The general consensus is that this is far too large a devlopment for this quiet neighbourhood. It is the equivalent of a medium-sized factory. The neighbours stressed they hold no ill-feelings toward the church, but feel strongly that it is being proposed in the wrong area, and suggest the proponents look at building in the Mundaring light industrial area instead.
Deadline for public submission is Tuesday March 5, 4 pm.at the Shire offices.
A Safety Barrier built by Main Roads on Great Eastern Highway at Mann St. in Mundaring has created an unintentional hazard: a blind spot for traffic turning right onto Great Eastern Highway.
The fence was designed to force pedestrians to cross the busy highway in marked crossings, but from the angle of view from cars waiting at the Mann St. intersection, the vertical bars of the safety fence line up to become opaque. This makes it difficult for drivers trying to cross east-bound lanes to see if cars are coming, and to determine which lane they are in to judge if it is safe to start the turn.
The upgrade cost $770,000. Save Perth Hills suggests this poorly designed feature be fixed before there is a major accident.
A new development of 55, ½ acre blocks in a suburban-style layout in Parkerville is now out for public comment. Stoneville-Parkerville Progress Assoc. held a public information meeting on Jan 15. 50 residents attended. The development is owned by the Parkerville Children’s Home. It's titled: LOT 1854 BEACON ROAD & LOT 1915 ROLAND ROAD, PARKERVILLE LOCAL SUBDIVSION & INFRASTRUCTURE PLAN, or LSIP 368.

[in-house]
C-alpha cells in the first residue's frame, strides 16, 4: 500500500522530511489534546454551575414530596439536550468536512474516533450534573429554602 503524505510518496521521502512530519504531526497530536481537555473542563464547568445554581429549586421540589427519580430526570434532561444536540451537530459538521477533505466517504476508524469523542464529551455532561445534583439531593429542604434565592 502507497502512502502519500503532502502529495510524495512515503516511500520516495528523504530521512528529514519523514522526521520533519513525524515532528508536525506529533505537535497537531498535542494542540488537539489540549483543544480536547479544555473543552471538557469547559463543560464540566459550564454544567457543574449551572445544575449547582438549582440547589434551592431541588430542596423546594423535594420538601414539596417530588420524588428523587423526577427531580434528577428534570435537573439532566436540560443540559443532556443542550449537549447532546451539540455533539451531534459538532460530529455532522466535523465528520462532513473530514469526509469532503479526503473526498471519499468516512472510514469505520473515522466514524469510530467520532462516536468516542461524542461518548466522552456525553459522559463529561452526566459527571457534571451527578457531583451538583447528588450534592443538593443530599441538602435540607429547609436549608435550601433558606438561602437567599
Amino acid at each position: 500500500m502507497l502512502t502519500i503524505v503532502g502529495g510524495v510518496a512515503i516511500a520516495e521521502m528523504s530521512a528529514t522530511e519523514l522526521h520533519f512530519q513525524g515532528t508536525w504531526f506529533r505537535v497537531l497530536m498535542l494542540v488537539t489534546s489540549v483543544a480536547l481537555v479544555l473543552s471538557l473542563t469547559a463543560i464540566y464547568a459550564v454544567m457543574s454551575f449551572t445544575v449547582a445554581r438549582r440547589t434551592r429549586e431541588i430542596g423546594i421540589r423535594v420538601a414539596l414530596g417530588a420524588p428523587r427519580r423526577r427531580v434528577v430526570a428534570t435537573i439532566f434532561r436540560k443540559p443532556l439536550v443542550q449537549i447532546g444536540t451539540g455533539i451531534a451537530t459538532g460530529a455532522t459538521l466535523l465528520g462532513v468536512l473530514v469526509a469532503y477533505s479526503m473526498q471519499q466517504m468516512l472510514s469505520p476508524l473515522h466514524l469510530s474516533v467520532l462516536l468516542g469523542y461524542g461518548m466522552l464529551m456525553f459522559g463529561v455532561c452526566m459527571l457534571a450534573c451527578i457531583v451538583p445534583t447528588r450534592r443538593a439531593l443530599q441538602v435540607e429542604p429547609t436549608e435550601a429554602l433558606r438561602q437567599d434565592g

Concerns expressed were:
Inadequate traffic access to the developments on existing narrow roads.
Excess stormwater runoff from hard surfaces (roads, roofs, driveways, verandas), temporarily stored in basins, then overflowing through open street culverts.
Sewage from septic systems on steep slopes running off with stormwater.
Elimination of native bush including several 150+ year old trees that are Black Cockatoo nesting sites (on ½ acre blocks owners are allowed to completely clear all vegetation).
Introduction of a relatively dense neighborhood into a bushfire-prone area.
Also troubling is that the development was put out for public comment Dec 19 thru Jan 28, during the holiday season when no one is watching, many people are on annual leave, and many involved offices—Shire, developer, proponent—are closed. The public notice signs were placed at the far ends of the property hidden from the main corner where they might be noticed. The LSIP was buried 4 pages back in the Shire website and difficult to search. It makes one wonder if this was all deliberate, to sneak this project thru with no one noticing.
Public must submit their comments by 4 pm Jan 28 to the Shire of Mundaring.
The Perth Hills Planning Bill was defeated in the Upper House of the West Australian Parliament by a vote of 4 for and 28 against. You can read the debate at:
Here's who voted for the Bill: Hon Robin Chapple, Hon Lynn MacLaren, Hon Giz Watson, Hon Alison Xamon; all WA Greens.